Doesn't this sound familiar? "Of course being fat is unhealthy! There's no way to be healthy at that weight -- look at them!" "People want to lose weight to feel better about themselves!" It is ideology because it does not seem like it, because it convinces us of its truth over and over. We read about the "obesity epidemic" and say "of course" because we already believed it, because we are subjects in (subjects of, subjected to) a culture that already believes it and, like God -- for Althusser the ultimate ideological construction -- it creates us in its image. Ideology names us, or as our theorist puts it, it "hails or interpellates" us "as concrete subjects" (p. 130). Althusser famously uses the example of a policeman seeing someone on the street (a much more loaded example now than it was then, might I add, and yet, perhaps all the more appropriate). The policeman or anyone really says, "hey! you there!" And you recognize yourself as the person who has been called, who was already that. You're the "fatty" for instance, the defective one, the one who needs to change.
More simply, social forces and interactions "call" you; they shape the way that you are seen and see yourself. For Althusser there is no subject outside of these social interactions; you're subject to your subjecthood. What seems the most free -- your individual subjectivity -- is actually the most constrained, and this is how ideology stays in place. Althusser says it here: "the individual is interpellated as a (free) subject in order that he shall submit freely to the commandments of the Subject, i.e. in order that he shall (freely) accept his subjection, i.e. in order that he shall make the gestures and actions of his subjection 'all by himself'" (p. 135).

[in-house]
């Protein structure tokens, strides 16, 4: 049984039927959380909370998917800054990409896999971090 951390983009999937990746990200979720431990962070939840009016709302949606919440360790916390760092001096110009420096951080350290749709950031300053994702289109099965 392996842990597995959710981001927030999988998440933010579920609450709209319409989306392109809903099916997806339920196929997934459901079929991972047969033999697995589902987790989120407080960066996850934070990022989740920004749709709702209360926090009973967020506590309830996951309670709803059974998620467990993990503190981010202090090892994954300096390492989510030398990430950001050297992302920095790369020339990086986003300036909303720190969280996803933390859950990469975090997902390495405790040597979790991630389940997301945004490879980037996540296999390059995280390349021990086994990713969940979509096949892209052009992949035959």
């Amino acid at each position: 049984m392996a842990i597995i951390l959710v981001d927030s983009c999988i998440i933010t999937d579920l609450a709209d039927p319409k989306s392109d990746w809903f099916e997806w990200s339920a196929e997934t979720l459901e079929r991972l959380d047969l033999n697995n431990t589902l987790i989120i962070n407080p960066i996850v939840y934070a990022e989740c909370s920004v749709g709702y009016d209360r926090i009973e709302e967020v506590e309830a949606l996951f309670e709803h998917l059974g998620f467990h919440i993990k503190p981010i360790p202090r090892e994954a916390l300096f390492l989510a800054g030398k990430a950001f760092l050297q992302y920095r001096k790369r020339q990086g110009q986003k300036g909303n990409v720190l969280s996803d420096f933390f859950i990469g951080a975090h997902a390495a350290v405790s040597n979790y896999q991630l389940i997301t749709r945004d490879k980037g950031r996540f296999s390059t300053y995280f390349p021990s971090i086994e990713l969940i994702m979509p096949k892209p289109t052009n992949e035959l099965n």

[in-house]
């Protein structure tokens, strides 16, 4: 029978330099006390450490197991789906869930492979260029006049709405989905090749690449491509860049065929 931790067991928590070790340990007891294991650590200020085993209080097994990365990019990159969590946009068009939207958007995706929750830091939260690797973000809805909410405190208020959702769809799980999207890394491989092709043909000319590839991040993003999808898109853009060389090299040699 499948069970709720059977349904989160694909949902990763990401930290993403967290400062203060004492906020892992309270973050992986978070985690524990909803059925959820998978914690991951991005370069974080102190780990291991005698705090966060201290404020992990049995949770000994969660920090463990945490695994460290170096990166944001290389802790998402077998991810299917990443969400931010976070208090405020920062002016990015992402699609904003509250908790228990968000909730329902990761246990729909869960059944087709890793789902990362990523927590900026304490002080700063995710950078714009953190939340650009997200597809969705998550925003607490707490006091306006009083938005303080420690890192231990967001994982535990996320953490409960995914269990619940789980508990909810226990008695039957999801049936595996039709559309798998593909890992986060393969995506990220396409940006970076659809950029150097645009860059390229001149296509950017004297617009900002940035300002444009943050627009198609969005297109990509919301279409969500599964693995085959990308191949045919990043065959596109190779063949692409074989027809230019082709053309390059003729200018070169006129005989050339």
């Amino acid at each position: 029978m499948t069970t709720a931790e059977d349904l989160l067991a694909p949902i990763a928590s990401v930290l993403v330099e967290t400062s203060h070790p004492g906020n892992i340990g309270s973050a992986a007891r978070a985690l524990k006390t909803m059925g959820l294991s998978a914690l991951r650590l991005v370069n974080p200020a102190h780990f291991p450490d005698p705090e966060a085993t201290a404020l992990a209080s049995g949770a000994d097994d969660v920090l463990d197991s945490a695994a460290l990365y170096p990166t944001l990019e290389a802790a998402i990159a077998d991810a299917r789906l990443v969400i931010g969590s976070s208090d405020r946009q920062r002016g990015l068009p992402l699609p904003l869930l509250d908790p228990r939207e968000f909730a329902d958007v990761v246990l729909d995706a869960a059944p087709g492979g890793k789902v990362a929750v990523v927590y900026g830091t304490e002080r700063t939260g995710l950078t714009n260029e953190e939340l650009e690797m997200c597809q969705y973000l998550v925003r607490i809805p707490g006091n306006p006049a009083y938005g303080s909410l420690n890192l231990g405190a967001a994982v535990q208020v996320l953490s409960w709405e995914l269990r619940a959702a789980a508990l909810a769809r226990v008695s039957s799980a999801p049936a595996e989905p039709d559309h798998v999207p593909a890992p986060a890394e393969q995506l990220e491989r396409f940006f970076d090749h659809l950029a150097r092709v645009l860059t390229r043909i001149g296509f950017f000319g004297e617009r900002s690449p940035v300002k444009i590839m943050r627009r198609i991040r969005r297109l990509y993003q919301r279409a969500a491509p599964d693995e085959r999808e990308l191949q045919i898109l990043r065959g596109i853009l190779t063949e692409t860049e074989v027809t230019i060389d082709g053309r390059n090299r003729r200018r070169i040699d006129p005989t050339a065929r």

Ideology, then, creates you as a subject (subjected to it) who believes in it, who fits into an Ideological State Apparatus like a political party, a school, a church, a family, or, oh I don't know, a diet program, a dieting culture... In other words, a person "wants" to lose weight because he is hailed or interpellated as a fat (bad) person in a thin-centric culture, because he adopts the codes and goals of this culture "all by himself." By this logic there is no such thing as losing weight (or doing much of anything) "for yourself" because you are called to do it by a system that inscribes you as a bourgeois American Dream-loving subject that knows that if you just work hard enough you can make yourself acceptable. And of course you did that by yourself and for yourself. Or not.
Althusser also points out that "all Ideological State Apparatuses, whatever they are, contribute to the same result: the reproduction of the relations of production, i.e. of capitalist relations of exploitation." So because you "choose" to lose weight, you contribute to diet apparatuses -- Weight Watchers, Slimfast, Atkins, the "War on Obesity," the general belief that one "should" weight a certain amount, the idea of "good foods" vs. "bad foods," any and all of that. And by contributing to diet apparatuses, you keep them in business; the ideology underpinning them strengthens the exploitative relations that allow them to exist in the first place.
What can we do about all this crap? Well, I'm not totally sure, but I have a few ideas. We can work on being aware of it and be honest that we are part of it. I catch myself having certain ideas about both fat and skinny people that appall me. And as a fat activist, I do hold out more hope for human agency than Althusser does, even though his arguments against it are persuasive to me and have their use. I think it is possible to create and align ourselves with a different ideology, a countercultural one that is more accepting of different body sizes. I think Althusser warns us, rightly, that our position as fat activists is as ideological as any other. But that doesn't mean it's not legitimate. It's a position that creates a kinder and fairer world, one where rhetoric supports us in enjoying our bodies and caring for them as they are rather than condemning them. That sounds pretty good to me.
The excellent fat poet Kathy Barron has a very good blog post on similar topics. She takes on the "it's a personal choice" argument very effectively without invoking needlessly complicated theory. Check it out!